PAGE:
“Unnecessary and Unconscionable”: An Update on AAPS’ Decision to Remove Before and After School Childcare

Out of the 65 submitted public commentaries for the May 19 Ann Arbor Public Schools Board of Education general meeting, only six did not explicitly mention the cancellation of before and after school child care/school-age child care program. 

Locals Thoughts on Canceling Before and After School Care Programs

“AAPS’s apparent decision to suspend child care before and after school for the 2021-22 school year is both unnecessary and unconscionable. After more than a full year without in-person school, AAPS should be looking for ways to restore trust in the community and get us back to normal. Instead, AAPS has signaled loud and clear — yet again — that the concerns of parents and their kids don’t matter. It is especially galling to hear this decision defended in the name of equity, when it is those very parents who are least able to spare workday hours to care for their children who will suffer most,” Nicholas Bagley wrote in a public commentary

“Without the before and after school programs many parents will have no choice but to turn their children into latchkey kids. I was terrified of being home alone but knew that we didn’t have a choice. AAPS has a choice to resume the program next year with Covid protocols, the programs can adapt. Kids need it as much as parents,” Shannon Brooks-Lehnert said

“I am a junior at Community [high school] who attended after-school care for 3 years in an AAPS elementary school. I was not only disappointed, but I was also angry when I heard of plans to suspend the program. […] For a school district that talks so much about being equitable, I think continuing this program is especially important to live up to those ideals. Suspending it is not only going to harm students, but it will also disrupt hundreds of parents’ careers and affect low-income families the most.” Mira Schwartz comments

None of the comments that mentioned the cancellation of childcare praised the decision.

The Importance of Before and After School Child Care Programs

The commentary came from many members of the community including parents who use the service, parents who previously used the service, students who used the service, and other concerned AAPS general public.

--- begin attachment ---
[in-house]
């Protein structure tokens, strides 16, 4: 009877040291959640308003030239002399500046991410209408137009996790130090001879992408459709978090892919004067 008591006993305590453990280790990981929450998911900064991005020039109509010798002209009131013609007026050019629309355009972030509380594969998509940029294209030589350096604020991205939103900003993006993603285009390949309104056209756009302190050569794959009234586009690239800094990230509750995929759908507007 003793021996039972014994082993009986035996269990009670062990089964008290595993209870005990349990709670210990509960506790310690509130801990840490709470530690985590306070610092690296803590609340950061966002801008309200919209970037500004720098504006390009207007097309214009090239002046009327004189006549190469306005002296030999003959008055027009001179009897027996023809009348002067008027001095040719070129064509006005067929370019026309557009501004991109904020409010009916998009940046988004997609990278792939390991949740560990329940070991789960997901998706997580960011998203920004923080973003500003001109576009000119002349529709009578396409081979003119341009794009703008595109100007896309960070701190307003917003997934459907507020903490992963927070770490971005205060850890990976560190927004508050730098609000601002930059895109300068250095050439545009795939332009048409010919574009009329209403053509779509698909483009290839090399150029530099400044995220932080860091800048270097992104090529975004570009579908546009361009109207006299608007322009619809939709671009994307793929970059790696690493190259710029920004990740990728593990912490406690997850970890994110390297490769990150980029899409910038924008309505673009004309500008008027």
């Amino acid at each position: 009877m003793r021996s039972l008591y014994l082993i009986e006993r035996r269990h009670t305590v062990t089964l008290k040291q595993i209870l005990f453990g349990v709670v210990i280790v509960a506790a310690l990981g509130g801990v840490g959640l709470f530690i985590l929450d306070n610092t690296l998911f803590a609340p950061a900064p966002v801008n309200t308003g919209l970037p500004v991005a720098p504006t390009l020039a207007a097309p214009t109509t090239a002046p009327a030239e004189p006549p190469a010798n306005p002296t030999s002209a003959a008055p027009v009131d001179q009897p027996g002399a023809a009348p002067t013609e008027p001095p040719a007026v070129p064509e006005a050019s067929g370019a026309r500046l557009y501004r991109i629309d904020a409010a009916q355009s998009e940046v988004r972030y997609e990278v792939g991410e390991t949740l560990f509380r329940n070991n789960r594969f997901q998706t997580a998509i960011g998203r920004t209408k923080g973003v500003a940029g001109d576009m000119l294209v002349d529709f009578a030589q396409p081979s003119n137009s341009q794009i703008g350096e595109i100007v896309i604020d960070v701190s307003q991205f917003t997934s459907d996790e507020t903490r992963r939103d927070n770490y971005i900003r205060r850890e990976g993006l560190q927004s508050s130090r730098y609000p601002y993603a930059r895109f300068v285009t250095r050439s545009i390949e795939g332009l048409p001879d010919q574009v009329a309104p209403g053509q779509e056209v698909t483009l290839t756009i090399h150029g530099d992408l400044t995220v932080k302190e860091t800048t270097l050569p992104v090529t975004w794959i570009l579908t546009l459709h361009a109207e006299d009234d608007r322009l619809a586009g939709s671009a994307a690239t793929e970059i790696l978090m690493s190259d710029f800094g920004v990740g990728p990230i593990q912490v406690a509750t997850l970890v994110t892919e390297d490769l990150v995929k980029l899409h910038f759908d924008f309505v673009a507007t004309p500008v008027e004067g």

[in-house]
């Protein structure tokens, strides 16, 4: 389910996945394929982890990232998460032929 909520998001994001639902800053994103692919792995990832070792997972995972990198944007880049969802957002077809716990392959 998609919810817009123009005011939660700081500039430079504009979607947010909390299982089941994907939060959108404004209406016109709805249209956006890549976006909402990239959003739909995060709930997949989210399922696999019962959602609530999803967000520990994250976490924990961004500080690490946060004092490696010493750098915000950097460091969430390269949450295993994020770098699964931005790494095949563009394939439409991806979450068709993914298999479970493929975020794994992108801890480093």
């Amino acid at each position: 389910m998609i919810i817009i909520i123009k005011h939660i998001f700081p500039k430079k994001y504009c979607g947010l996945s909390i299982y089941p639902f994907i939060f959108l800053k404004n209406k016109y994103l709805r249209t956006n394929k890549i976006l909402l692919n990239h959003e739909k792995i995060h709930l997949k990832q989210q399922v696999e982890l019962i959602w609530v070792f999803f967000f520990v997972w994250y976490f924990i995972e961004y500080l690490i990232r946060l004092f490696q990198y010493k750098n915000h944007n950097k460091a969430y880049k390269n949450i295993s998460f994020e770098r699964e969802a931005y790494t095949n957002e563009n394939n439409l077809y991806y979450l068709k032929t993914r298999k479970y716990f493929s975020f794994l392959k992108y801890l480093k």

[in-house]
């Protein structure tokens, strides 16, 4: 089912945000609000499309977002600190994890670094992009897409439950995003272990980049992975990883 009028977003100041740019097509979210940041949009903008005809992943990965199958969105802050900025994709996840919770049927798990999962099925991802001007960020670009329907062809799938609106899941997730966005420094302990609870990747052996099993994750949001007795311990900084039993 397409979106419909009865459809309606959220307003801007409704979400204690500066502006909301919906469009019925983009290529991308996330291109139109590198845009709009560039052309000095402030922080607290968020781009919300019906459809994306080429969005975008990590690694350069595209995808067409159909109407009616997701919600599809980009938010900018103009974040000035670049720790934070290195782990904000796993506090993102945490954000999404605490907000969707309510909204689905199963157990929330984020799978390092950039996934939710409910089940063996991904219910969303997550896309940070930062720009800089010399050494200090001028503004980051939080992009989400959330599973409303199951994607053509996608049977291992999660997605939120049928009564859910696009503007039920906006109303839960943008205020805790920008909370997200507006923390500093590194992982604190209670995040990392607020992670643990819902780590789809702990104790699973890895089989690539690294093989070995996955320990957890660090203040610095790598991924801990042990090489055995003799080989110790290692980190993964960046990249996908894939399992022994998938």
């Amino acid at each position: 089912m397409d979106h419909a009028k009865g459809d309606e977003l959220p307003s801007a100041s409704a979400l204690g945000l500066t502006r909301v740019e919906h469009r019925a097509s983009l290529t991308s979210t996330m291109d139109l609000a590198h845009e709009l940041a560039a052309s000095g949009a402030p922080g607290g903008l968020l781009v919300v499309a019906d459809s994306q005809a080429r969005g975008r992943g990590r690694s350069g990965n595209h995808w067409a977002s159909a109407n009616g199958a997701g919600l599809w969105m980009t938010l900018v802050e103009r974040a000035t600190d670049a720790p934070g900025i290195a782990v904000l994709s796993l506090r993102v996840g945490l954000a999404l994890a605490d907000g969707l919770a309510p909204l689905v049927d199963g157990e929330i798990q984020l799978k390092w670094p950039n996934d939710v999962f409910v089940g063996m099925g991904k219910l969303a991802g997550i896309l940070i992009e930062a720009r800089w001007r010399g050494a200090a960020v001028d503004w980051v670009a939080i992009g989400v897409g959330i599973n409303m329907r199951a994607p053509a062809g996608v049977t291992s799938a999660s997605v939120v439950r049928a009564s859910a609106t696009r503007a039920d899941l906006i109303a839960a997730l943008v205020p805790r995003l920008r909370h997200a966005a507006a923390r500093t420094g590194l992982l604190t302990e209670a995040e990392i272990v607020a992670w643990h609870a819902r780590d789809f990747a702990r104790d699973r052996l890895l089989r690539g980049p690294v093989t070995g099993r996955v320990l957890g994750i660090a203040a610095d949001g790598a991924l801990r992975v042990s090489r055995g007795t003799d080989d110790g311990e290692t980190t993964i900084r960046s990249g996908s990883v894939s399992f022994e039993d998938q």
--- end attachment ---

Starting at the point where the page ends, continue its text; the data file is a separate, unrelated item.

During the previous BOE general meeting held on May 12, AAPS superintendent Jeanice Swift announced the cancellation of all after and before school care for the 2021-2022 year. The program is to undergo a redesign during the upcoming school year. This is to ensure COVID-19 safety and equity for elementary school children. 

As a result of this announcement, parents and community members signed a petition on the importance of this child care and sent it to Ann Arbor Public Schools. The petition received over 1,100 signatures. Since the petition’s beginnings, attorney and AAPS parent David Hannon has filed legal action against the AAPS Board of Education. According to MLive, the injunction filed by Hannon asks that AAPS overturn the decision to stop childcare and to release to the public “all materials, information and advice received from February 2020 to the present on child care, in-person instruction and the COVID-19 pandemic.”

The lawsuit claims that the board was not in accordance with the Open Meetings Act which states “all local charter provisions, ordinances, or resolutions which relate to requirements for meetings of local public bodies to be open to the public.” In essence, Hannon’s legal action states that the public should be aware of the options for a decision that affects many members of the community before a finalized agreement is made.

As of Now

The hearing was held in Washtenaw County’s 22nd circuit court on August 11, where judicial officer Carol Kuhnke held Hannon’s request for a preliminary injunction. While AAPS has yet to publicly comment on the decision, changes will need to be made.

As of Aug. 16, parents can sign their students up for after-school Rec & Ed classes with most classes ending at 5:30pm. There are classes at most elementary schools, online classes, and sports offerings.  There are no clear listings for before-school programs from Rec & Ed.

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